The results of a recent study show that cases of human papillomavirus are down due to vaccination, and research in the area of severe food allergies uncovers an alarming trend of caregivers failing to administer epinephrine.
Cases of human papillomavirus (HPV) from vaccine-protected strains decreased after licensing of an HPV vaccine, according to the results of a study published online July 9, 2012, in Pediatrics
Merck & Co, Inc, released Gardasil, the first HPV vaccine, in 2008. The vaccine protects against diseases caused by HPV types 6, 11, 16, and 18, including cervical cancer, genital warts, and precancerous or dysplastic lesions. It is indicated for use in girls and women aged 9 to 26 years, and for the prevention of genital warts caused by HPV in boys and men aged 9 to 26 years.
At the time of the study, Gardasil was the only HPV vaccine available. The FDA has since approved a second HPV vaccine, Cervarix (GlaxoSmithKline), which protects against HPV types 16 and 18, and is indicated for female use only.
Researchers recruited women aged 13 to 26 years from 2 primary care clinics for a prevaccination surveillance study from 2006 to 2007. None of the 368 participants were vaccinated at the time of the questionnaire. They then recruited 409 additional participants from 2009 to 2010 for a post-vaccination surveillance study; 59% of the participants were vaccinated, they said. Participants completed a questionnaire and were tested for HPV during both surveillance periods.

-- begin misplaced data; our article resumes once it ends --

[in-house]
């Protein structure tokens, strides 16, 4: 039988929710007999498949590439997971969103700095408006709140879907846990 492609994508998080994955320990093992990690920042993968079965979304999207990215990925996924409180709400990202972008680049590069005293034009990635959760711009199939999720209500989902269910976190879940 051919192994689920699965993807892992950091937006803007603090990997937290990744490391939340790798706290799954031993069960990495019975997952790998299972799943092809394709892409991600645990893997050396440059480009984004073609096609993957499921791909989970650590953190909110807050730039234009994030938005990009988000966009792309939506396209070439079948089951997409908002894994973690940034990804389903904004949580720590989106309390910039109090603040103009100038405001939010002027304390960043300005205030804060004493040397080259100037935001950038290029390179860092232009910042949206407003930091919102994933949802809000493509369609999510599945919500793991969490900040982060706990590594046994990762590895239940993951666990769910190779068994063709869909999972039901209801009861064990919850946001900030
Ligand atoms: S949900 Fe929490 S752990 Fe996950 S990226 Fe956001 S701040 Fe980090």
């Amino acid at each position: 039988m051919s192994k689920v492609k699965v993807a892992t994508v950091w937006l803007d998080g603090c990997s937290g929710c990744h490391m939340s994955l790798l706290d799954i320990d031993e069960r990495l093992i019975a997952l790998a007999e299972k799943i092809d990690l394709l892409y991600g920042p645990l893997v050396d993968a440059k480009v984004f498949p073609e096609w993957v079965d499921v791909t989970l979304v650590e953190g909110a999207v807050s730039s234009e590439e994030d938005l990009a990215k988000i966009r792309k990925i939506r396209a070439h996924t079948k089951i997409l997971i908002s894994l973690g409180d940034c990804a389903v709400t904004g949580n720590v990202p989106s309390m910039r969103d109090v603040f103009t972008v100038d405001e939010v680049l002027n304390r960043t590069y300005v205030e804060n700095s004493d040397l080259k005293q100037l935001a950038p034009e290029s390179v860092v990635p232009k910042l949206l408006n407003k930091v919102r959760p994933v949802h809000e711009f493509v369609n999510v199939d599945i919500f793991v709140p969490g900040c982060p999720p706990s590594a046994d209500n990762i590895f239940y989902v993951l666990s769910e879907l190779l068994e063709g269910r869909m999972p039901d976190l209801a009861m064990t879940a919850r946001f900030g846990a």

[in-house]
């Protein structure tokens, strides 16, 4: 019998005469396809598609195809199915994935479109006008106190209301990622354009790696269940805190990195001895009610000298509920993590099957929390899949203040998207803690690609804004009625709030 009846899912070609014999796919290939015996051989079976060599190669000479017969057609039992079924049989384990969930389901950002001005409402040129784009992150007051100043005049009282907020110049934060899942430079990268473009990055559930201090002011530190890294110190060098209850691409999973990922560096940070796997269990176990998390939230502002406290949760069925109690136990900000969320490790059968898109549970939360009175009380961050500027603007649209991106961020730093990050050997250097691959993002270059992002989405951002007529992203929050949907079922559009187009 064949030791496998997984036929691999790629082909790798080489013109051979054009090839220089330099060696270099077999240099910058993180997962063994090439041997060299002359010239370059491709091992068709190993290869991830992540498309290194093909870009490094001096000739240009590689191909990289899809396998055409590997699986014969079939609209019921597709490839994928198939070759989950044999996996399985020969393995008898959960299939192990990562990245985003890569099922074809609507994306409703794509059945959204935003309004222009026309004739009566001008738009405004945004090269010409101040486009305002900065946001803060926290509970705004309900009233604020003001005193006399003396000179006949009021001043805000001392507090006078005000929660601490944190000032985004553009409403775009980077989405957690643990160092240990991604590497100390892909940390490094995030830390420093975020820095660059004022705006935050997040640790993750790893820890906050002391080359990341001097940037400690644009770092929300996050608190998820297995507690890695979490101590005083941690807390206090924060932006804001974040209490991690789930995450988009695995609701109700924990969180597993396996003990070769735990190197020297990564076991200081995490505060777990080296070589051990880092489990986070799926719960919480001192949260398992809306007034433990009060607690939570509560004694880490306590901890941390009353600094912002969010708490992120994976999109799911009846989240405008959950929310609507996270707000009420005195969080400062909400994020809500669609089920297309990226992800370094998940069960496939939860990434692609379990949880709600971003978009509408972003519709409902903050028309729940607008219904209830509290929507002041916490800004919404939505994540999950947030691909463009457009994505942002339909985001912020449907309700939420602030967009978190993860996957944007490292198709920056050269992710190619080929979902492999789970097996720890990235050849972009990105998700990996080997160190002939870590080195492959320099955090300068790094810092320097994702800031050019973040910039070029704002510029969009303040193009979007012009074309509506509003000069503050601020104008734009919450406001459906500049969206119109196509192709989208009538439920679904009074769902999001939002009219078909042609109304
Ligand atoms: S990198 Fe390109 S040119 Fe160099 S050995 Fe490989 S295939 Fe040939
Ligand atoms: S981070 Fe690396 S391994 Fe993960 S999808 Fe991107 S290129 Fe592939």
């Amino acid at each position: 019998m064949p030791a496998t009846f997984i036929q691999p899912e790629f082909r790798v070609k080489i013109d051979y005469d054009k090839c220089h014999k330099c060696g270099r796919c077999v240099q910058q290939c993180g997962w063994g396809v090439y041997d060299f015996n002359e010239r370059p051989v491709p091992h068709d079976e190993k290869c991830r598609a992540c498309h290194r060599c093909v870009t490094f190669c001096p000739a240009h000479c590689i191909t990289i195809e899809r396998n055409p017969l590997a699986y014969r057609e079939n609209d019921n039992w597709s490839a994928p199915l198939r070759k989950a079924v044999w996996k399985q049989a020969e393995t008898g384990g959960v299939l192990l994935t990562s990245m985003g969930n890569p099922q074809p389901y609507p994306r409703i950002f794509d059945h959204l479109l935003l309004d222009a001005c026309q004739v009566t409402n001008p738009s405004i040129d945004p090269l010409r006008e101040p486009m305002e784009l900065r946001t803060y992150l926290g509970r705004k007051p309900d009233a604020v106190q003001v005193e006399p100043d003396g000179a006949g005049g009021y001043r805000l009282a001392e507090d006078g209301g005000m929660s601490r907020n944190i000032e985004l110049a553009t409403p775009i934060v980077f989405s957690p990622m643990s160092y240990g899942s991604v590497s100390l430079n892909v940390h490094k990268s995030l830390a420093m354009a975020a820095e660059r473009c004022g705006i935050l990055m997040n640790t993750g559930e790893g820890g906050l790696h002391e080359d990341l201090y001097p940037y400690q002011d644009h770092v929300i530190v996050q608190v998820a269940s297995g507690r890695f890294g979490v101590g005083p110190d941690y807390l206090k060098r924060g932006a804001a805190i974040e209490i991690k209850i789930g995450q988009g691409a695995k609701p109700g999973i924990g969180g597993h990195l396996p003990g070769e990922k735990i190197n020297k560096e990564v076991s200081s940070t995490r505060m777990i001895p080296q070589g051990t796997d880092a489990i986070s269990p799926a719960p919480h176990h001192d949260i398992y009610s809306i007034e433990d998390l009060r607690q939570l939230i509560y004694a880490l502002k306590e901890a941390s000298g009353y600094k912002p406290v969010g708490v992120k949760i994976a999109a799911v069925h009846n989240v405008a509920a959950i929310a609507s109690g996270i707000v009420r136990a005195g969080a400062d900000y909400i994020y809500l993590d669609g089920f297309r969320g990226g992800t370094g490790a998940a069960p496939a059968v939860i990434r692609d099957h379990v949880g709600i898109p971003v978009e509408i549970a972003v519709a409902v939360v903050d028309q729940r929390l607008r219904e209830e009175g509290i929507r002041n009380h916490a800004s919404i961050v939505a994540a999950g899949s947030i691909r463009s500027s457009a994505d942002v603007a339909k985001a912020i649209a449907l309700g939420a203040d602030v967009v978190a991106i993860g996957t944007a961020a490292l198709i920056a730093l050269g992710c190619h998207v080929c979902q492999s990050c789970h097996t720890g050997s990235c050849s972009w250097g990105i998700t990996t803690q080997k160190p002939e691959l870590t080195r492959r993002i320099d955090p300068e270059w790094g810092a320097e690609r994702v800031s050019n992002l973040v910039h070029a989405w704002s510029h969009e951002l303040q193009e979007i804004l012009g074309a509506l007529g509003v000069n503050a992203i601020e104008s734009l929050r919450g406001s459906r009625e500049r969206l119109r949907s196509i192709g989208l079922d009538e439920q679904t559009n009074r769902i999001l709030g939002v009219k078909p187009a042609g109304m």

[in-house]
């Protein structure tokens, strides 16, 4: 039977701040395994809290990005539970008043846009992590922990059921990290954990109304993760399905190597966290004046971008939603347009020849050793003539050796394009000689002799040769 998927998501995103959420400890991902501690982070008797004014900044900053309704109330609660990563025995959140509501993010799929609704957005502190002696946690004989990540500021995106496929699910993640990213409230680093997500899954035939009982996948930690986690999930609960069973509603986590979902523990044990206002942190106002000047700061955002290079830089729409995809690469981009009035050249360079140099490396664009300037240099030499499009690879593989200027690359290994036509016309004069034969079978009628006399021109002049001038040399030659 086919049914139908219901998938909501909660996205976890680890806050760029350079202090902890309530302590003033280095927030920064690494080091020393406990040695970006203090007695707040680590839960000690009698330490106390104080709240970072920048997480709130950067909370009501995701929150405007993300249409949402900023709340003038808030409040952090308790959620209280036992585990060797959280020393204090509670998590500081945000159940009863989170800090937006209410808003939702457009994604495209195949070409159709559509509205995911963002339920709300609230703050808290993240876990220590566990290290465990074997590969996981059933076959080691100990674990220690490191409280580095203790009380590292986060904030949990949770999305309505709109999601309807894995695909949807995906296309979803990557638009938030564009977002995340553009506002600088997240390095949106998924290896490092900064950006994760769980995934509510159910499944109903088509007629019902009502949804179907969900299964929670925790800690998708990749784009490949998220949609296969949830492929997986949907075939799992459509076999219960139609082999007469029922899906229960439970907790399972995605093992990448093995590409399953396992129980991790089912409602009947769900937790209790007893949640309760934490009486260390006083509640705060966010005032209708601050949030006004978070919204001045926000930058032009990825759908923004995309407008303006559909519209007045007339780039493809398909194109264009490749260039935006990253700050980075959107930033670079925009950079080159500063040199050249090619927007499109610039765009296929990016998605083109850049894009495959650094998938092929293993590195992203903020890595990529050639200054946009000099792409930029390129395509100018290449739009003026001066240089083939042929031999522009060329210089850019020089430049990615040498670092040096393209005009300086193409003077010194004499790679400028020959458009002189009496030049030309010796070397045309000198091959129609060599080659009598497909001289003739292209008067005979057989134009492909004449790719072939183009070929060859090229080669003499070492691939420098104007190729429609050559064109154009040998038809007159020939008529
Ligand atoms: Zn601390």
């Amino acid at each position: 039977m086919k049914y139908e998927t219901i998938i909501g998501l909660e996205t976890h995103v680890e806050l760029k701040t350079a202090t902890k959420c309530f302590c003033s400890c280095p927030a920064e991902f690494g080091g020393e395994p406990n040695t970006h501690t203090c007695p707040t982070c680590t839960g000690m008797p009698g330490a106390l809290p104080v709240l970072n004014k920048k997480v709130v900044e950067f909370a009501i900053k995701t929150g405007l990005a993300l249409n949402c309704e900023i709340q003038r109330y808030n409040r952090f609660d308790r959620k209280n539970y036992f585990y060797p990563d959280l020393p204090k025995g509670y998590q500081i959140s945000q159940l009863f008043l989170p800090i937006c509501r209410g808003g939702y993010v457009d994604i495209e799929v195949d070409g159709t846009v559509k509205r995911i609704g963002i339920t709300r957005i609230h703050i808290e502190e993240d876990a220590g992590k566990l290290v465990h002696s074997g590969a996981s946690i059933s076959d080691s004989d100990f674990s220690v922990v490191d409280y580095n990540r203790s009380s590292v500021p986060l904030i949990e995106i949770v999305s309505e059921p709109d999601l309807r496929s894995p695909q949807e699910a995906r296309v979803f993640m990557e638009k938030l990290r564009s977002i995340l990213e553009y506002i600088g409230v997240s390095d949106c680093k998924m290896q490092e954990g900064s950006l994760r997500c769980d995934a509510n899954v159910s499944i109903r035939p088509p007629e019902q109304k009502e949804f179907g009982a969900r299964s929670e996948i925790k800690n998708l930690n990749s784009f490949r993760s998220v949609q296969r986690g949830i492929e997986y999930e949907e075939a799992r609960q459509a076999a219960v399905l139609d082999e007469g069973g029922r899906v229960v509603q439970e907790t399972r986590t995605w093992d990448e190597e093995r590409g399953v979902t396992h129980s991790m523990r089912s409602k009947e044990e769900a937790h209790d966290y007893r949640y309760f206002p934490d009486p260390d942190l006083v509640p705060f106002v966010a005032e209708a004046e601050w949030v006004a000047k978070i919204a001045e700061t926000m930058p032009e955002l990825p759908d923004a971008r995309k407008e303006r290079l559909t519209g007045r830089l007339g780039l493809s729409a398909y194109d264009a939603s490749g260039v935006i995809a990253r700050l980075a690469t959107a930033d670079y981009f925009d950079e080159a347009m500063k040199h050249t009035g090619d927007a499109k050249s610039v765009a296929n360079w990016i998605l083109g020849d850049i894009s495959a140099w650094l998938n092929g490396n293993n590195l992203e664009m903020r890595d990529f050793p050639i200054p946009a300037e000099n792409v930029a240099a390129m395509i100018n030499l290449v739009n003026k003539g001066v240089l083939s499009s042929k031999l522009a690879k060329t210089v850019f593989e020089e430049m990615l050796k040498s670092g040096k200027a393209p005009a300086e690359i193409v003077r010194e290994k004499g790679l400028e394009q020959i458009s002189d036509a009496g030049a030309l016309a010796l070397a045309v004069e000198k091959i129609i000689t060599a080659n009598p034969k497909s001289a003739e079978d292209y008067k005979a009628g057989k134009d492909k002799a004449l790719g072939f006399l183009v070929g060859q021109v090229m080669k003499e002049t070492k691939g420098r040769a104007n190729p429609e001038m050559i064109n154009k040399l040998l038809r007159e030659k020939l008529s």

Of the participants surveyed and tested from 2006 to 2007, 31.7% of participants had 1 of the 4 vaccinecovered HPV strains. In 2009 to 2010, however, only 13.4% of participants had 1 of the 4 vaccinecovered HPV strains. Among those who were vaccinated, infection rate decreased from 31.8% to 9.9% between the 2 study periods.
The reduction in infection of HPV strains covered by the vaccine also extended to those who did not receive the vaccine, study authors noted. In unvaccinated participants, 30.2% were determined to have a vaccine-covered HPV strain from 2006 to 2007, whereas 15.4% of unvaccinated participants had a vaccine-covered HPV strain from 2009 to 2010.
Despite the decrease in prevalence of vaccine-covered HPV strains, infection with non–vaccinecovered HPV strains increased during the study period, researchers said. During 2006 to 2007, study authors reported 60.7% of participants were infected with a non– vaccine-covered HPV strain. From 2009 to 2010, 75.9% of participants were determined to be infected with a non–vaccine-covered HPV strain.